2. Integrate content applications—Harmonizing information management across an organization via a centralized hub that connects content residing in a company’s existing applications, platforms, and information silos to ensure that the right content is in the right hands at the right time. By leveraging APIs and connectors, enterprises can not only seamlessly integrate a modern content services platform with their existing systems and repositories to make information easier to find across the company, but they can also enrich information in their native systems to drive a deeper level of analytics and insights. This integrated and connected environment provides employees with the ability to find the single source of truth—regardless of where it actually resides—while also delivering insight that can drive critical business decisions, provide a competitive advantage, improve customer satisfaction, and drive the bottom line.
  3. Secure data assetsData security always needs to be a priority. However, it can be a bit of a tightrope act to balance strict enforcement of security policies with providing an open, accessible platform that allows the unfettered flow of data and information across the company and with external third-party partners. Cloud-based platforms meet industry-specific requirements and also provide the foundation for enforcing strict control over compliance and data security. The ability to manage document access and privileges, as well as the importance of detailed audit trails, allows companies to control the flow of information without hindering access or causing bottlenecks.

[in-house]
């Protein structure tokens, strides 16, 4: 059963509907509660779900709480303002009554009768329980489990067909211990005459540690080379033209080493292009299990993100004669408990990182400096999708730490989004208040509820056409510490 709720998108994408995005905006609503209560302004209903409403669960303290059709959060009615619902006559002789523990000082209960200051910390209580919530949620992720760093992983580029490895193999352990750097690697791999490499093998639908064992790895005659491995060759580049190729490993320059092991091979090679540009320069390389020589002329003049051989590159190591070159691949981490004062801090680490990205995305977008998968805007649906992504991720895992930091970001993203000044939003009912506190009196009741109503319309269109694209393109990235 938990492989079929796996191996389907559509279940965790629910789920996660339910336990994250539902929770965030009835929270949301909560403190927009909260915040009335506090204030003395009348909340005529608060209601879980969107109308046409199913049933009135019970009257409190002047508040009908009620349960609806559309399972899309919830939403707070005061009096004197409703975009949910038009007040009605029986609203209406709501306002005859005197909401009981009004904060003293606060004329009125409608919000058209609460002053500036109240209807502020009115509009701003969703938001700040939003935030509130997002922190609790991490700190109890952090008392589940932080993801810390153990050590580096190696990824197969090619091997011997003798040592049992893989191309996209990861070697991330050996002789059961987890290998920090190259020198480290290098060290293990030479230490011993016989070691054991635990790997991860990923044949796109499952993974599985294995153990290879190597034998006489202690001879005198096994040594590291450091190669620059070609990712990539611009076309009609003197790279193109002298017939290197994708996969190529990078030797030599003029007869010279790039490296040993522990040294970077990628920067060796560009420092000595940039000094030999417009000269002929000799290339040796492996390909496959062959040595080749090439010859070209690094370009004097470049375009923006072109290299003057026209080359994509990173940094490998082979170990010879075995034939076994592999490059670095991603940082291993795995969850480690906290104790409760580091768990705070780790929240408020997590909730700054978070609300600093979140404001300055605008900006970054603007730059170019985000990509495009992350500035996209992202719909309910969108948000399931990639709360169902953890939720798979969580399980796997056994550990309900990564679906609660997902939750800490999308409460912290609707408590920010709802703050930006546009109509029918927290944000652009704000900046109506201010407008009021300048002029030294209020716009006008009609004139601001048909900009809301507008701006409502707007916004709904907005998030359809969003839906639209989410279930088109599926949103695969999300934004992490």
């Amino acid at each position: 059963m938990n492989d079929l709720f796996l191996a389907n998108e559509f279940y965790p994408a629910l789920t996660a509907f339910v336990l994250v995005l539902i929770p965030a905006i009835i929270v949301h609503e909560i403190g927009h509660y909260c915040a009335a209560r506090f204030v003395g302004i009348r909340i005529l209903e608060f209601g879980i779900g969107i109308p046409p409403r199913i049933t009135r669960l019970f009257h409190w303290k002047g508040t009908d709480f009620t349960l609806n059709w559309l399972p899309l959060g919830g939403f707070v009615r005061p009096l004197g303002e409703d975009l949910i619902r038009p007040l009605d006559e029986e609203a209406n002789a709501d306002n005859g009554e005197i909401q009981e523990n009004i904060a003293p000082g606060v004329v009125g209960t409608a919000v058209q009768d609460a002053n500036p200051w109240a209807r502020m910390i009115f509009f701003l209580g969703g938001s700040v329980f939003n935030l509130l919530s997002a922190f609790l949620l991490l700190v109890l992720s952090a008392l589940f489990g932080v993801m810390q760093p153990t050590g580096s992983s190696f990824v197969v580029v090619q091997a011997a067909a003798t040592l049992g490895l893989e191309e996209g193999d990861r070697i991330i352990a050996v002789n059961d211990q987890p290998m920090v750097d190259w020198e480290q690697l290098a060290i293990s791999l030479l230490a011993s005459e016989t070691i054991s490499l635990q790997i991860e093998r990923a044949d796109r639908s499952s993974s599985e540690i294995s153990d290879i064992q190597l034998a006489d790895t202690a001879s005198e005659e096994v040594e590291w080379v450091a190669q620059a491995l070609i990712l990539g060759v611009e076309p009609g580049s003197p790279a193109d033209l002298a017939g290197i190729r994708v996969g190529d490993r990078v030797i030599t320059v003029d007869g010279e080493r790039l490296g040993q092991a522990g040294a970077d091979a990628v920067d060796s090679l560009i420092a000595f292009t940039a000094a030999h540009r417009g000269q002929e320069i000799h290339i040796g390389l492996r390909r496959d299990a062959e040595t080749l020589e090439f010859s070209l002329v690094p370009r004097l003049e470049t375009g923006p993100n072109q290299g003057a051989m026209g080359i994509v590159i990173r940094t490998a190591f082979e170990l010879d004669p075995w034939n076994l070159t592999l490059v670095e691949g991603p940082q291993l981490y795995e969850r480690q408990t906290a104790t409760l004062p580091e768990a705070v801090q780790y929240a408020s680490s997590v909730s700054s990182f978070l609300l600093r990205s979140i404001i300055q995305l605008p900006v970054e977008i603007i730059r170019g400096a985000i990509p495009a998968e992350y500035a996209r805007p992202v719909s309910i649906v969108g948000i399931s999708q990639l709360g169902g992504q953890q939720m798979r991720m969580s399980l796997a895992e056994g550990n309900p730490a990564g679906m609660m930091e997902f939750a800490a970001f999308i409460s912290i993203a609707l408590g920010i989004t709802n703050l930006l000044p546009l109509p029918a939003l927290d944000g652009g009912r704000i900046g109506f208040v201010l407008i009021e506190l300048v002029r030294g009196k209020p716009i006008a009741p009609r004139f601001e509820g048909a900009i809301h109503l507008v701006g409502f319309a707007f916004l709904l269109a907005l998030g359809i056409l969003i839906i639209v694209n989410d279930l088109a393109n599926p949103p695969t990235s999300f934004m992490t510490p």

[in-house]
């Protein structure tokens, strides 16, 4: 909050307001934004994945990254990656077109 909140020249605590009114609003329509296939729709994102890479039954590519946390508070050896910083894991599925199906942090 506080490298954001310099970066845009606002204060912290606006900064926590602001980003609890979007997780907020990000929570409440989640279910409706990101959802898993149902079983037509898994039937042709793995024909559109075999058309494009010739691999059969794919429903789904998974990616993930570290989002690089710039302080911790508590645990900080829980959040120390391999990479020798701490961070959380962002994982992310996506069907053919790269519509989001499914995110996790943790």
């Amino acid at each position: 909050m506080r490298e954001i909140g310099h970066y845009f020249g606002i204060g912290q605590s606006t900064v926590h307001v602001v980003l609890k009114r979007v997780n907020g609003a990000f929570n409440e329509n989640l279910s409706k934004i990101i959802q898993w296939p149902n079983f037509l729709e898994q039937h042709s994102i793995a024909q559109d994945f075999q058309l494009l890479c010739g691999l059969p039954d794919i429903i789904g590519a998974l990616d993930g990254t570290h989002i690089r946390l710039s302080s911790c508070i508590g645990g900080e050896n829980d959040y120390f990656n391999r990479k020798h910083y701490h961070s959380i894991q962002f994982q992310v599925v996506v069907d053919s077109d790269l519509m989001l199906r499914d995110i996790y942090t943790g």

4. Empower employees—Content services platforms provide other tangible benefits beyond content access, sharing, and workflow. These platforms also empower employees to access and set up workflows themselves, rather than having to rely on IT to configure it for them. This allows remote teams to take control of their workday to be more productive, and productive employees are not just assets to the organization, they make a positive impact on the bottom line as well. In this new digital workplace, employee productivity and success are more accurately measured by modern project management metrics, and not in the number of hours an employee has been logged in. Modernization has immense benefits, and as companies “lean in” and embrace change they’ll realize it was well worth the effort.

Beyond better and more efficient teams, modern content services platforms that foster open collaboration and secure access to documents are highly effective at eliminating information silos and breaking down the barriers between employees and the information they need to drive growth, value, and innovation.